alexa Results of treatment of fractures of the atrophic edentulous mandible by compression plating: a retrospective evaluation of 84 consecutive cases.
General Science

General Science

Journal of Biotechnology & Biomaterials

Author(s): Luhr HG, Reidick T, Merten HA

Abstract Share this page

PURPOSE: This article introduces a simple and reproducible classification of the degree of atrophy in fractures of the atrophic edentulous mandible, and evaluates the results of treatment in 84 consecutive fractures based on this classification.

MATERIAL AND METHODS: Eight-four fractures of the edentulous mandible, with a height at the fracture site of < or = 20 mm, were included. Using the ratio of actual plate width to plate width on the postoperative radiograph, the actual height of the mandible at the fracture site was calculated. Twenty-five fractures (30%) were in the Class I atrophy group (height at the fracture site 16 to 20 mm), 33 fractures (39%) occurred in Class II atrophic mandibles (height 11 to 15 mm), and 26 fractures (31%) were seen in extremely atrophic Class III mandibles (height < or = 10 mm). The treatment was performed by compression plating without any postoperative MMF. Primary bone grafting was used in six cases (7%) because a partial bone defect was present at the fracture site.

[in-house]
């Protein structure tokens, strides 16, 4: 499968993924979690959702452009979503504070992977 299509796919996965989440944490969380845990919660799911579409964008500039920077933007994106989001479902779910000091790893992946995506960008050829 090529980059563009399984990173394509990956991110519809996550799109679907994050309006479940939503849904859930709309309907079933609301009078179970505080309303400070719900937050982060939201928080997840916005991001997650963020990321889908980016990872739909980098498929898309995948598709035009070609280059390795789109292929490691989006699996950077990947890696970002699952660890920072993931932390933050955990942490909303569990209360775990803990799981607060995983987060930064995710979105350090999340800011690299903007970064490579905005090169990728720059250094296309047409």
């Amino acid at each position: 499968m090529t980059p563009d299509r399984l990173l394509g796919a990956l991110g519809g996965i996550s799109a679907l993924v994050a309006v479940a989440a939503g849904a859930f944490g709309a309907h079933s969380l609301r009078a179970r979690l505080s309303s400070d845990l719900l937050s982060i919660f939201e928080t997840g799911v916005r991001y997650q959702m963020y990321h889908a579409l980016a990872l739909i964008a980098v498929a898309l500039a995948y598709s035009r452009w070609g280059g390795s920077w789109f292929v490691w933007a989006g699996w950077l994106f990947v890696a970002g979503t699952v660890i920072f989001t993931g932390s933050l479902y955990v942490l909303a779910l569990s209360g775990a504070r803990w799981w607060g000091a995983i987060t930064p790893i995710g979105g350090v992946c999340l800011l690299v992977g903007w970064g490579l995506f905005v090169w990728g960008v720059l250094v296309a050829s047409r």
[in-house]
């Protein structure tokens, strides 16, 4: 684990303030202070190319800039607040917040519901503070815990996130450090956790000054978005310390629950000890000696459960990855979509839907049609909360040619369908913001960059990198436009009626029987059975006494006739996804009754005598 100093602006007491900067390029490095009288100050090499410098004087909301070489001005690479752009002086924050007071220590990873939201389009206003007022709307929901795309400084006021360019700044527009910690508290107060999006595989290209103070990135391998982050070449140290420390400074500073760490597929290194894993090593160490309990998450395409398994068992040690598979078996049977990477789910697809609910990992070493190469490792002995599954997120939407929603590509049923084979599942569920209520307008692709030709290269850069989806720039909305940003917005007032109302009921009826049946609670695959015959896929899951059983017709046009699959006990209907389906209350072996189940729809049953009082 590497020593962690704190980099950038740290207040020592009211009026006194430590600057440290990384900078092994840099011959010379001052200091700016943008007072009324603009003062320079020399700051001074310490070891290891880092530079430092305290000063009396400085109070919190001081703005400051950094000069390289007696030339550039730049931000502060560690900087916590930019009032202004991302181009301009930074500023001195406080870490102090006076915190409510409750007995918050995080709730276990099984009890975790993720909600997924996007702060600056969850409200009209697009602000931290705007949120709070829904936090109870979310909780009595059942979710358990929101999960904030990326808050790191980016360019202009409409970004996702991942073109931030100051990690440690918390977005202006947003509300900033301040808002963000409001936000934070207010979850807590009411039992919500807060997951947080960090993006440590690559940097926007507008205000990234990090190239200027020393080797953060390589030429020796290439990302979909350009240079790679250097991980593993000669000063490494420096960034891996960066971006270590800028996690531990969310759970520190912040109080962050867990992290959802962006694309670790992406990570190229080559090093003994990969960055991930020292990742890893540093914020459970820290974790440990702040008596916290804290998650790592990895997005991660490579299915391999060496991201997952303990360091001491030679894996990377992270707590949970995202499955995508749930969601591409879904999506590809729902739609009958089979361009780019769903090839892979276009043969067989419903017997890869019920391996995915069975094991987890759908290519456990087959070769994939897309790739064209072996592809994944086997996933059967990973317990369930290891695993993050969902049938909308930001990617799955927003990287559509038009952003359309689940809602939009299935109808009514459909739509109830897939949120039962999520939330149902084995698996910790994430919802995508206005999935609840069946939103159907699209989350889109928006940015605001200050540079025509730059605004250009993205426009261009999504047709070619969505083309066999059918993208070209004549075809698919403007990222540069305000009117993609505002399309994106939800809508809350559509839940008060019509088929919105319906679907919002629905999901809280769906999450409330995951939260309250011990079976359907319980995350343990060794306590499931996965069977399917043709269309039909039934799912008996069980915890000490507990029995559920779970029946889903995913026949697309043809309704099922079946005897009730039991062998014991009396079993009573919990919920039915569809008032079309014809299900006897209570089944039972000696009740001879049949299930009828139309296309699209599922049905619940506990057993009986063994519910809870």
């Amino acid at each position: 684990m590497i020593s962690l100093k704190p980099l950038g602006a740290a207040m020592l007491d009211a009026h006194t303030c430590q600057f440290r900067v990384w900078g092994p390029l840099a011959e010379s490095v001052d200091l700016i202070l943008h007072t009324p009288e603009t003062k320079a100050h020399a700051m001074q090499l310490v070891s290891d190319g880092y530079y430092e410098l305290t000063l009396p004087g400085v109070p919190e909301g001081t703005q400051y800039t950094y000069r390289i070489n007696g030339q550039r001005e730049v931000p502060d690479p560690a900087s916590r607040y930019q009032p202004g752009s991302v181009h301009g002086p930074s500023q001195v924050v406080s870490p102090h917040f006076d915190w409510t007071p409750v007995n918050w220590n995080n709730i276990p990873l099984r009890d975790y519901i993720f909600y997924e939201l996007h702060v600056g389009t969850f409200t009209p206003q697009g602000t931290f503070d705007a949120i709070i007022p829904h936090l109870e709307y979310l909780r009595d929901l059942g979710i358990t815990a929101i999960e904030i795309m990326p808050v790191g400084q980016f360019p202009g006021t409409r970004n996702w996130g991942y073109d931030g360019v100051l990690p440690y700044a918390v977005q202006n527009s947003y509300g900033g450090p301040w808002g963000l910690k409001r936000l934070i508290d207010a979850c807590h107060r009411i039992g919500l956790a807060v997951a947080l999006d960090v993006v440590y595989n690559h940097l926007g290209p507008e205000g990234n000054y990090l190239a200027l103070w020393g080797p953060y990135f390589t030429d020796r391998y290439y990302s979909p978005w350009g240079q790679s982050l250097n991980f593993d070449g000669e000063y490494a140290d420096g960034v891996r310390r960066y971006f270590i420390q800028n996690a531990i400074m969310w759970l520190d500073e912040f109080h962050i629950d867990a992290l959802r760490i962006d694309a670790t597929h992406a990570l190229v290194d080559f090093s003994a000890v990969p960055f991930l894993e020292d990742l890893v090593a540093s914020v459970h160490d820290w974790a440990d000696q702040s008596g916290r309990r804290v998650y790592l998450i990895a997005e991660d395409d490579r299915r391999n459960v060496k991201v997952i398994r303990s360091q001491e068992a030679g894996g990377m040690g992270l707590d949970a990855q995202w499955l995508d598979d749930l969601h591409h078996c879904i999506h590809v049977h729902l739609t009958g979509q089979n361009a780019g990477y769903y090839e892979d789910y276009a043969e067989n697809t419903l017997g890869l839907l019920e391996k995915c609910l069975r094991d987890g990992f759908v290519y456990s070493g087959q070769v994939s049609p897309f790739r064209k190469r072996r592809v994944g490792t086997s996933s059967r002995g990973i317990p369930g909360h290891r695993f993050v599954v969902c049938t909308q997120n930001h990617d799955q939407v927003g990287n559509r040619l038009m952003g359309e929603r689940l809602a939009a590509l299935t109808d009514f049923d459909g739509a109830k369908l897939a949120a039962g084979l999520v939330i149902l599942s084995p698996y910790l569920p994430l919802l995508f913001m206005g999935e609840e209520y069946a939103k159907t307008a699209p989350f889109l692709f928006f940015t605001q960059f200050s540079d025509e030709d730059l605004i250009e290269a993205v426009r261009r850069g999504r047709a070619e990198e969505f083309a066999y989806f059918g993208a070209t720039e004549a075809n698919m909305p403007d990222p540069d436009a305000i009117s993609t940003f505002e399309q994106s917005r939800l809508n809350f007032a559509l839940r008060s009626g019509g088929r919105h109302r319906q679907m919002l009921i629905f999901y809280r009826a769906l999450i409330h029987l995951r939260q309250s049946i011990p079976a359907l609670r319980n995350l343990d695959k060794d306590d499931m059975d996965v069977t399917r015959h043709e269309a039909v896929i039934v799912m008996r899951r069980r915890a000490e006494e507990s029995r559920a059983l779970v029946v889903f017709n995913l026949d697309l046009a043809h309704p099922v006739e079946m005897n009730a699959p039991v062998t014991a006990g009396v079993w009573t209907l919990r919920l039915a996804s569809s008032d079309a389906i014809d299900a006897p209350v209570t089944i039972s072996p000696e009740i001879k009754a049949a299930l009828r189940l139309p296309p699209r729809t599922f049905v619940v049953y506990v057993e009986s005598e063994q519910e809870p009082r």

RESULTS: In 81 (96.5%) of the 84 fractures an uncomplicated, solid, bony union was achieved. Three major complications occurred: one osteomyelitis and two nonunions. The two nonunions occurred in bilateral fracture of an extremely atrophied mandible (Class III atrophy). Minor soft tissue infections, without interference with fracture healing, were observed in six cases (7%).

CONCLUSIONS: Because there is an obvious relation between the height of the mandible and the incidence of complications in fracture healing, a special classification of the degree of atrophy is needed. In fractures of the extremely atrophic mandible (Class III atrophy) periosteal degloving should be avoided and supraperiosteal placement of plates is recommended. Compression osteosynthesis has proved to be a successful method, with minimal impairment of the patient and a low frequency of serious complications.

  • To read the full article Visit
  • Open Access
This article was published in J Oral Maxillofac Surg. and referenced in Journal of Biotechnology & Biomaterials

Relevant Expert PPTs

Relevant Speaker PPTs

Recommended Conferences

Relevant Topics

Peer Reviewed Journals
 
Make the best use of Scientific Research and information from our 700 + peer reviewed, Open Access Journals
International Conferences 2017-18
 
Meet Inspiring Speakers and Experts at our 3000+ Global Annual Meetings

Contact Us

 
© 2008-2017 OMICS International - Open Access Publisher. Best viewed in Mozilla Firefox | Google Chrome | Above IE 7.0 version
adwords